Taylor first made news in 1964, in Chicago, when she claimed to be the daughter of Lawrence Wakefield, a black man who, upon his death, was found to have more than $760,000 in cash in his home, a fortune earned in an underground gambling business. As “Constance Wakefield,” she sued to be named Wakefield’s sole heir. Her uncle and grandmother were flown in to testify against her.
The case that made her famous began in August 1974 when she called in a false burglary report to the Chicago Police Department. Officer Jack Sherwin didn’t believe her story and started poking around, eventually figuring out that she had a warrant in Michigan under the name Connie Green. When he arrested her, he found a cache of public aid identification cards under a variety of names. Writing his report on her myriad schemes, he called her by the name he guessed was right: Linda Taylor.
According to Levin, Sherwin had trouble interesting prosecutors in pursuing the case, so another officer leaked it to the Chicago Tribune.
The first story published on Sept. 29, 1974, under the headline “Cops find deceit—but no one cares.”
Within days, Taylor’s exploits were front-page material. In the following months, Levin counted more than 40 Tribune stories about the woman it dubbed the “welfare queen.”
The story hit the wires and went national. “Welfare and Pension Swindle Laid to Woman of Many Aliases,” the New York Times headline read. The Post reported her arrest on fraud charges that November. And in California, Levin says, a PR guy clipped a story about her for his boss, Gov. Ronald Reagan.
Taylor was eventually convicted of theft and perjury and sentenced to three to seven years in prison. When she was released in 1980 after a little more than two years, no newspapers mentioned it, Levin says, even as Reagan was still telling the story of that “woman in Chicago.”
Perhaps most surprising are the crimes she wasn’t charged with, Levin writes.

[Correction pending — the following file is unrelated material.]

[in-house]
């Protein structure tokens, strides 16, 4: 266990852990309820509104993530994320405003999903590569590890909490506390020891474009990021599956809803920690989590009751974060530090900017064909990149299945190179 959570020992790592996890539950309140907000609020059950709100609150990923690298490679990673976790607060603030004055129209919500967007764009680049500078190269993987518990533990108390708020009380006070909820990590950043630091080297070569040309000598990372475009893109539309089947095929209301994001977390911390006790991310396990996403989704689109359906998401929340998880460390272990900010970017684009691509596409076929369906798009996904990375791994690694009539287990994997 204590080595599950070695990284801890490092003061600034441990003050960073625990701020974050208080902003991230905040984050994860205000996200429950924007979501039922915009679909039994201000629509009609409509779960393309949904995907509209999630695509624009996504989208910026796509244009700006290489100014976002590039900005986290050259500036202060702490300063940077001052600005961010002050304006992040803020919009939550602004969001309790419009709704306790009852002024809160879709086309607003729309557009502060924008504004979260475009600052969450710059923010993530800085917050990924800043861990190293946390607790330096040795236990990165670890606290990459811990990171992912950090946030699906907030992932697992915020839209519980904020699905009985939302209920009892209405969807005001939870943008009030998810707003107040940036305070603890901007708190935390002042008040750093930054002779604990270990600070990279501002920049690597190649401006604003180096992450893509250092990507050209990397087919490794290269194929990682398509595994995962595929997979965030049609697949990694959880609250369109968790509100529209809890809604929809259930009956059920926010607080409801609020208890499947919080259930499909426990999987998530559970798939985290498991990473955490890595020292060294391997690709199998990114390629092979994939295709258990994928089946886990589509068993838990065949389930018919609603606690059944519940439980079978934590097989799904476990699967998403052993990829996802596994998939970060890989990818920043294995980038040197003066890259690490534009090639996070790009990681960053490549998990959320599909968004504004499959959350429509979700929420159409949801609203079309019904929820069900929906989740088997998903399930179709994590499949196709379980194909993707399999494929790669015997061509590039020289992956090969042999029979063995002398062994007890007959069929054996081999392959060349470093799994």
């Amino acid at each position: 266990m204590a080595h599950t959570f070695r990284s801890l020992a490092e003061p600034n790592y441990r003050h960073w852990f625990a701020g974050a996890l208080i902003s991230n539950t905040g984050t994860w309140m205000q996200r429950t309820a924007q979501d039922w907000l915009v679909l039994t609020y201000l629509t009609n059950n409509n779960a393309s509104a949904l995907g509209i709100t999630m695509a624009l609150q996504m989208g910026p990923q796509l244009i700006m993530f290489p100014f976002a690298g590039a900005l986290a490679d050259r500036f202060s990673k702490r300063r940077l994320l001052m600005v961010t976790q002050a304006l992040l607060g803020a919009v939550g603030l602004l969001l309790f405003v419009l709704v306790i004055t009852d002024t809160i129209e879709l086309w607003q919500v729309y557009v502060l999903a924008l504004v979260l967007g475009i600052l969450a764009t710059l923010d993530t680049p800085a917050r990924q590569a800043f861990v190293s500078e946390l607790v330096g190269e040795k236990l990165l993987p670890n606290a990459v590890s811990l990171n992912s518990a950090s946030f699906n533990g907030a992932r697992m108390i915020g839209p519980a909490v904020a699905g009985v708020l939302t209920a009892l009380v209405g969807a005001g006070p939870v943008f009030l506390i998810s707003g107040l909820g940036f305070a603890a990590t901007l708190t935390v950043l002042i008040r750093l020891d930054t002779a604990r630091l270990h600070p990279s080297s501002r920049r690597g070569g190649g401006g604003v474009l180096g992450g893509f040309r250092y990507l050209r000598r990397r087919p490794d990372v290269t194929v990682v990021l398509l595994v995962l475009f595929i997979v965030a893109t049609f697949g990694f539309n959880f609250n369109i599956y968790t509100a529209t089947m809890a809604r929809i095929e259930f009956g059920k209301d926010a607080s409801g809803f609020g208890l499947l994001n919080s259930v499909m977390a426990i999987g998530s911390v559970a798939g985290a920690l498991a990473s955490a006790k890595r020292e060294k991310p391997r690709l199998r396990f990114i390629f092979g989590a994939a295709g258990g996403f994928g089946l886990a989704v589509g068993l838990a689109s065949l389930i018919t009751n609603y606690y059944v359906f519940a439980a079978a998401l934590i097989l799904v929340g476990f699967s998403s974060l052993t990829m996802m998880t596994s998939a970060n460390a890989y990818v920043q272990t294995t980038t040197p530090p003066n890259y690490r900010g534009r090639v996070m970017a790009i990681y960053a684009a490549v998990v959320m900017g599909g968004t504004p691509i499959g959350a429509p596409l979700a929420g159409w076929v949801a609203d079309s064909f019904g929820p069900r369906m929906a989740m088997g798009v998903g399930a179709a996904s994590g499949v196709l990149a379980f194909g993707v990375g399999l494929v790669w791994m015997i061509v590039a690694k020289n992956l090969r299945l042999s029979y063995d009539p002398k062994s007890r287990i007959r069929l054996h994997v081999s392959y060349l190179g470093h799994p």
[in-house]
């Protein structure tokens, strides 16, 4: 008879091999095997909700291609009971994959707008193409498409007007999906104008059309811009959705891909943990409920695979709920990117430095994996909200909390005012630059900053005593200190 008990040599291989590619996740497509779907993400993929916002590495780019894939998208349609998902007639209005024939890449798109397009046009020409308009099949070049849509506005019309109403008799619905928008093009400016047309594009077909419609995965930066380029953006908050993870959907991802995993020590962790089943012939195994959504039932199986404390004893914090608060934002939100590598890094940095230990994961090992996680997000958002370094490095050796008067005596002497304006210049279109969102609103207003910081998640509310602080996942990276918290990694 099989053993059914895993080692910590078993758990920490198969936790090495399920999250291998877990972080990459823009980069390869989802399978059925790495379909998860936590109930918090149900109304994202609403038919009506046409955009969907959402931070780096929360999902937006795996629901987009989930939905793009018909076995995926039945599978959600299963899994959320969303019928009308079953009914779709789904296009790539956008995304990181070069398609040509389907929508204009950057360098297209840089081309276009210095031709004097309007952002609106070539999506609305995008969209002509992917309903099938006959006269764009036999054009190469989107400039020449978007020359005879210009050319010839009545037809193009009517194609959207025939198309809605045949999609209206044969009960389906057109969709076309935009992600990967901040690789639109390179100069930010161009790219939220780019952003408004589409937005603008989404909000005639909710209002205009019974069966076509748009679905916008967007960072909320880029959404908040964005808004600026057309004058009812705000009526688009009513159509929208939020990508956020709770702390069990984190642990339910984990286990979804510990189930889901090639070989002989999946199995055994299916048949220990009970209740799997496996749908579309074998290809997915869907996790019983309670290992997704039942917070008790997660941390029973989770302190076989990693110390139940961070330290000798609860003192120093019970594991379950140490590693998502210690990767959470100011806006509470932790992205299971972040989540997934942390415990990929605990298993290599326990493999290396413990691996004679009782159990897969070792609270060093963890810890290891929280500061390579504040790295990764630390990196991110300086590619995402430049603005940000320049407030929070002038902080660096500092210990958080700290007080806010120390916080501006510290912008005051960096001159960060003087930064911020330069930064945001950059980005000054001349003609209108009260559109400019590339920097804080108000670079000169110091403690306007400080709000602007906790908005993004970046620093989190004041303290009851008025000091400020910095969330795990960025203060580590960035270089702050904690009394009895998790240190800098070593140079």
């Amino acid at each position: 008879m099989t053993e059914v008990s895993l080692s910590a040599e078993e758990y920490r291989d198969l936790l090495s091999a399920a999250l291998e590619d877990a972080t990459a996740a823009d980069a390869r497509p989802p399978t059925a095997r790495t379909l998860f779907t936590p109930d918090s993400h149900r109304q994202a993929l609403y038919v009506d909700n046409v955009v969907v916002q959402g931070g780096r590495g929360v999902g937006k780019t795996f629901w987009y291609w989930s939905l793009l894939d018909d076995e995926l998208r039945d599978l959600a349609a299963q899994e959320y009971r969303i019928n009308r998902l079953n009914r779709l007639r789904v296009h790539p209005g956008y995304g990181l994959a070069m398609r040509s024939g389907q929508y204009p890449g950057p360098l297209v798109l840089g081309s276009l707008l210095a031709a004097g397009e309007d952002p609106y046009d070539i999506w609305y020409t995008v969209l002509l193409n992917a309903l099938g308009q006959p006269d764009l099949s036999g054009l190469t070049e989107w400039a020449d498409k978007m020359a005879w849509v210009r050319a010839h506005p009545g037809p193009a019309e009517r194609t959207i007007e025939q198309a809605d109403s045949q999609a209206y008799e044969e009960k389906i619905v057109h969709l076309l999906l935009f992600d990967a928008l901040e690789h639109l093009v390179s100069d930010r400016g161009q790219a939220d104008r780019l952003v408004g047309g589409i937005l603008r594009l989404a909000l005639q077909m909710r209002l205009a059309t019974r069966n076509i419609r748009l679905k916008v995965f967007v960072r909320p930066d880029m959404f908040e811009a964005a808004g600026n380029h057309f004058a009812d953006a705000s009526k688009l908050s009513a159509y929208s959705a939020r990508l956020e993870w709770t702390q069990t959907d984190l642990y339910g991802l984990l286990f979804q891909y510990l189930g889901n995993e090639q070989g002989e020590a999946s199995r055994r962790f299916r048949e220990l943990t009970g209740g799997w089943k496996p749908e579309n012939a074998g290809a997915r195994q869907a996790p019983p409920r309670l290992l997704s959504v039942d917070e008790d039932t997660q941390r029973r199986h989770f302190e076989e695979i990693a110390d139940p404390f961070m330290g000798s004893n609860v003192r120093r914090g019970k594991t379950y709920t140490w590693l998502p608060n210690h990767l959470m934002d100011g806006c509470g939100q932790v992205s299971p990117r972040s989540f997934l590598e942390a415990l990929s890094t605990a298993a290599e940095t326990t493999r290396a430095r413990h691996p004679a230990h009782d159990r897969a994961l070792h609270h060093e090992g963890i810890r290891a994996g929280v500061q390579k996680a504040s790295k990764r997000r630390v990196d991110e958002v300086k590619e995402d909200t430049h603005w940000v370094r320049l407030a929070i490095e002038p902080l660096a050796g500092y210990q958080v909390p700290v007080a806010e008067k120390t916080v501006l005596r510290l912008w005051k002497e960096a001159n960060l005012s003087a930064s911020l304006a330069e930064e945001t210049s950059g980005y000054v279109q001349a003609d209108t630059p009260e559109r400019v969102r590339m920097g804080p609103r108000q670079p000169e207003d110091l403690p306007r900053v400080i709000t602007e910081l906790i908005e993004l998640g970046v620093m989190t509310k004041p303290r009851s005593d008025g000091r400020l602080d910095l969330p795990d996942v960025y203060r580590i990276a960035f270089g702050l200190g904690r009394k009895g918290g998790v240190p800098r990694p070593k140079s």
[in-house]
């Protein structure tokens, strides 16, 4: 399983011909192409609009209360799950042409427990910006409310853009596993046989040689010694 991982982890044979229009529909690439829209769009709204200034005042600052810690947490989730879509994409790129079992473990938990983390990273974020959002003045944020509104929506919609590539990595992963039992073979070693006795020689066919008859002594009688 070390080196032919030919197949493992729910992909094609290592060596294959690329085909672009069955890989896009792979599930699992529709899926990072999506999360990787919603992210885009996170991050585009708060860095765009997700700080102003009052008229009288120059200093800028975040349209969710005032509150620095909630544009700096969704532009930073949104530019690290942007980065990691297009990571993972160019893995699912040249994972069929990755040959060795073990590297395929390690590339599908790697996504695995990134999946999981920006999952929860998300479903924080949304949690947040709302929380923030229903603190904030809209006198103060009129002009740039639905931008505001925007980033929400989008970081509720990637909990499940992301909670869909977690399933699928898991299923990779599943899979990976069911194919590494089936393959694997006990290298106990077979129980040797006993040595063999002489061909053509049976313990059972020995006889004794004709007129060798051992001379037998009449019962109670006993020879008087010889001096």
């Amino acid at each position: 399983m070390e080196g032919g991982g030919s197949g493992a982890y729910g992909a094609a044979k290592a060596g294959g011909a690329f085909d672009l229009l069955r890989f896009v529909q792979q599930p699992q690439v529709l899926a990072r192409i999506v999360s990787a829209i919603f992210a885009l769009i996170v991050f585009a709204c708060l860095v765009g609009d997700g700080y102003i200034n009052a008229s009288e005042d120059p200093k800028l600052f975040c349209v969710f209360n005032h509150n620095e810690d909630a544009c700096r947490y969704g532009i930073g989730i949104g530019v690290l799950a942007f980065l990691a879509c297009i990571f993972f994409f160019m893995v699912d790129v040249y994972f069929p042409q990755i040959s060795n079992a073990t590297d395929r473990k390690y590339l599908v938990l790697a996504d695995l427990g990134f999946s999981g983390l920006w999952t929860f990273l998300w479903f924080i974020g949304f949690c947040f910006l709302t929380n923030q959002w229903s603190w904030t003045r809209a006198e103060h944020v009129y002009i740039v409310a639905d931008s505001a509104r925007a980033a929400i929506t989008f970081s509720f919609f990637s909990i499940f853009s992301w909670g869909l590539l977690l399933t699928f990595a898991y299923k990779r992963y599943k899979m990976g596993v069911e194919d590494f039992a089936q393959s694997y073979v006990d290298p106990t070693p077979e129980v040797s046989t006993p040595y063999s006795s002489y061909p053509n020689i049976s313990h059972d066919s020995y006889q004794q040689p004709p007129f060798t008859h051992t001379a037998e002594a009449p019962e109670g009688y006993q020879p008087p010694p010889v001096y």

One of Taylor’s sons told Sherwin, the police officer, that his mother bought and sold children on the black market; arrest reports often describe random children of varying races being present and neglected in Taylor’s homes. A niece told Levin that Taylor kidnapped her for days in 1976; police were called, but charges were never filed.
Taylor may have been the culprit in the infamous Paul Fronczak stolen baby case in 1964. According to later reports in the Tribune, an ex-husband told the FBI she appeared one day in the mid-1960s with a newborn baby, despite not having been pregnant, and that a woman using one of Taylor’s aliases was at the hospital the day of the crime. An ex-boyfriend also told police he saw her wearing a white uniform, just as the kidnapper was reportedly wearing, the day the baby was abducted.
She was also present for at least three suspicious deaths, Levin writes. One of them happened while awaiting trial in 1975; Taylor moved into the home of a woman named Patricia Parks. Within months, Parks had made Taylor the trustee of her estate and then died suddenly of a barbiturate overdose. Taylor was investigated but never charged.
When Levin interviewed Parks’s former husband in 2013, he said Levin was the first person to ask him about it; the police never did.
“All they said was, ‘That’s another black woman dead,’ ” he told Levin.
According to Levin, Linda Taylor continued running scams and changing names throughout the 1980s and 1990s, mostly in Florida, without ever again capturing the attention of the public. She died in a care facility near Chicago in 2002. The stigmatizing welfare queen stereotype lives on.